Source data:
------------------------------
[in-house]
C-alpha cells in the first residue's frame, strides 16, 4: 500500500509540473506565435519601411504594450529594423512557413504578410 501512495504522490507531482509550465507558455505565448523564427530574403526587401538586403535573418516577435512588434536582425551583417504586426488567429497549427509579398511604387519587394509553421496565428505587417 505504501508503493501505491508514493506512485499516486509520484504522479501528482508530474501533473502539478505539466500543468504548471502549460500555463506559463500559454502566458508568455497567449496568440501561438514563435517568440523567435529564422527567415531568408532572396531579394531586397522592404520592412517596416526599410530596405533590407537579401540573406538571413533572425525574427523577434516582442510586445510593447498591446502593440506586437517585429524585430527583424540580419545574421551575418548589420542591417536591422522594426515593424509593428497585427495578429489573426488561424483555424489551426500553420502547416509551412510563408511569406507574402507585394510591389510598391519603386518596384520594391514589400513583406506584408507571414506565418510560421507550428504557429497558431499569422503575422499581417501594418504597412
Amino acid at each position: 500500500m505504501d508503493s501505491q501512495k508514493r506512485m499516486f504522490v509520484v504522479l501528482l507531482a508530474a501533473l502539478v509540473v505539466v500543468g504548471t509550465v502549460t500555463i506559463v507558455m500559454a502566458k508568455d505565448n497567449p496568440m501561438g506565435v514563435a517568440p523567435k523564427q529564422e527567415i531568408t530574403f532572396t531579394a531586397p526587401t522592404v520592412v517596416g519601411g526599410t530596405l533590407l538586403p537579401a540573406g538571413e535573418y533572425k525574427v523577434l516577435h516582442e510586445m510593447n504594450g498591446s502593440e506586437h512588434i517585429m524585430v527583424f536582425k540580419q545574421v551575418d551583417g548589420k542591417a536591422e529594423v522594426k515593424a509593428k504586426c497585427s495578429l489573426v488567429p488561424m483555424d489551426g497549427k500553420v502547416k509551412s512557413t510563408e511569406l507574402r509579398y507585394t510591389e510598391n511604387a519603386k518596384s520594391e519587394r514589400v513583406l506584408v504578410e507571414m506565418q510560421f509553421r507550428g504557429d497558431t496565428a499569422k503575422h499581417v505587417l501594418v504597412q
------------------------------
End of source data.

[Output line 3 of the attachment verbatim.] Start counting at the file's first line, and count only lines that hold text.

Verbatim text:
Amino acid at each position: 500500500m505504501d508503493s501505491q501512495k508514493r506512485m499516486f504522490v509520484v504522479l501528482l507531482a508530474a501533473l502539478v509540473v505539466v500543468g504548471t509550465v502549460t500555463i506559463v507558455m500559454a502566458k508568455d505565448n497567449p496568440m501561438g506565435v514563435a517568440p523567435k523564427q529564422e527567415i531568408t530574403f532572396t531579394a531586397p526587401t522592404v520592412v517596416g519601411g526599410t530596405l533590407l538586403p537579401a540573406g538571413e535573418y533572425k525574427v523577434l516577435h516582442e510586445m510593447n504594450g498591446s502593440e506586437h512588434i517585429m524585430v527583424f536582425k540580419q545574421v551575418d551583417g548589420k542591417a536591422e529594423v522594426k515593424a509593428k504586426c497585427s495578429l489573426v488567429p488561424m483555424d489551426g497549427k500553420v502547416k509551412s512557413t510563408e511569406l507574402r509579398y507585394t510591389e510598391n511604387a519603386k518596384s520594391e519587394r514589400v513583406l506584408v504578410e507571414m506565418q510560421f509553421r507550428g504557429d497558431t496565428a499569422k503575422h499581417v505587417l501594418v504597412q